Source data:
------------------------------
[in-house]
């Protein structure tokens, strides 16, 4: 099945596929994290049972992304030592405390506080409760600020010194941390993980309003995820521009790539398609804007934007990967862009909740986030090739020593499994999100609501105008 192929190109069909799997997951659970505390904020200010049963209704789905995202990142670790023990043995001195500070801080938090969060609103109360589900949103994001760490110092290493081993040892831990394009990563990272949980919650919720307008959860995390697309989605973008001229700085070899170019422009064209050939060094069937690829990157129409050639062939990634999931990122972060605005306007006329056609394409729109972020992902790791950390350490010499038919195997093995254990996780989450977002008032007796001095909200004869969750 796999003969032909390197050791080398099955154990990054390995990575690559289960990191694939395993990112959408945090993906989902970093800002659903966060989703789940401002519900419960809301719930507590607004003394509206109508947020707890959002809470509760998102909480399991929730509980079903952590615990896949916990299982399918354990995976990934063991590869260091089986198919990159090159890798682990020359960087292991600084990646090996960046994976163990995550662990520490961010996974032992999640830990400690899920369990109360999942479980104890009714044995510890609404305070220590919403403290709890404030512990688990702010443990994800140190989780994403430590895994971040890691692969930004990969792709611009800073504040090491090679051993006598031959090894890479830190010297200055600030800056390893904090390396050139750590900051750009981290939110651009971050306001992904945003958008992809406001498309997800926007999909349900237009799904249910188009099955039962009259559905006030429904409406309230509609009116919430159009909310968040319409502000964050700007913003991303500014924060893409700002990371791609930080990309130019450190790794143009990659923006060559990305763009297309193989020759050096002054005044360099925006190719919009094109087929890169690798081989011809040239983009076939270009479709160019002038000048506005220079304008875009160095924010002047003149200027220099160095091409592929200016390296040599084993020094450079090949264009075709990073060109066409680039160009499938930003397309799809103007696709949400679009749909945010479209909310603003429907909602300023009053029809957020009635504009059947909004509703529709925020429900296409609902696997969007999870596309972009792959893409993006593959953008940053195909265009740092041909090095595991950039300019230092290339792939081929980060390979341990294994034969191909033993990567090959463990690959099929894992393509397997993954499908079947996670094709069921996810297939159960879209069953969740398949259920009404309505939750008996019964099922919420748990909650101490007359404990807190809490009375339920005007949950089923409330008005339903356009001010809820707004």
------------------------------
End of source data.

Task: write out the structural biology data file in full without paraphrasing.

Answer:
[in-house]
């Protein structure tokens, strides 16, 4: 099945596929994290049972992304030592405390506080409760600020010194941390993980309003995820521009790539398609804007934007990967862009909740986030090739020593499994999100609501105008 192929190109069909799997997951659970505390904020200010049963209704789905995202990142670790023990043995001195500070801080938090969060609103109360589900949103994001760490110092290493081993040892831990394009990563990272949980919650919720307008959860995390697309989605973008001229700085070899170019422009064209050939060094069937690829990157129409050639062939990634999931990122972060605005306007006329056609394409729109972020992902790791950390350490010499038919195997093995254990996780989450977002008032007796001095909200004869969750 796999003969032909390197050791080398099955154990990054390995990575690559289960990191694939395993990112959408945090993906989902970093800002659903966060989703789940401002519900419960809301719930507590607004003394509206109508947020707890959002809470509760998102909480399991929730509980079903952590615990896949916990299982399918354990995976990934063991590869260091089986198919990159090159890798682990020359960087292991600084990646090996960046994976163990995550662990520490961010996974032992999640830990400690899920369990109360999942479980104890009714044995510890609404305070220590919403403290709890404030512990688990702010443990994800140190989780994403430590895994971040890691692969930004990969792709611009800073504040090491090679051993006598031959090894890479830190010297200055600030800056390893904090390396050139750590900051750009981290939110651009971050306001992904945003958008992809406001498309997800926007999909349900237009799904249910188009099955039962009259559905006030429904409406309230509609009116919430159009909310968040319409502000964050700007913003991303500014924060893409700002990371791609930080990309130019450190790794143009990659923006060559990305763009297309193989020759050096002054005044360099925006190719919009094109087929890169690798081989011809040239983009076939270009479709160019002038000048506005220079304008875009160095924010002047003149200027220099160095091409592929200016390296040599084993020094450079090949264009075709990073060109066409680039160009499938930003397309799809103007696709949400679009749909945010479209909310603003429907909602300023009053029809957020009635504009059947909004509703529709925020429900296409609902696997969007999870596309972009792959893409993006593959953008940053195909265009740092041909090095595991950039300019230092290339792939081929980060390979341990294994034969191909033993990567090959463990690959099929894992393509397997993954499908079947996670094709069921996810297939159960879209069953969740398949259920009404309505939750008996019964099922919420748990909650101490007359404990807190809490009375339920005007949950089923409330008005339903356009001010809820707004």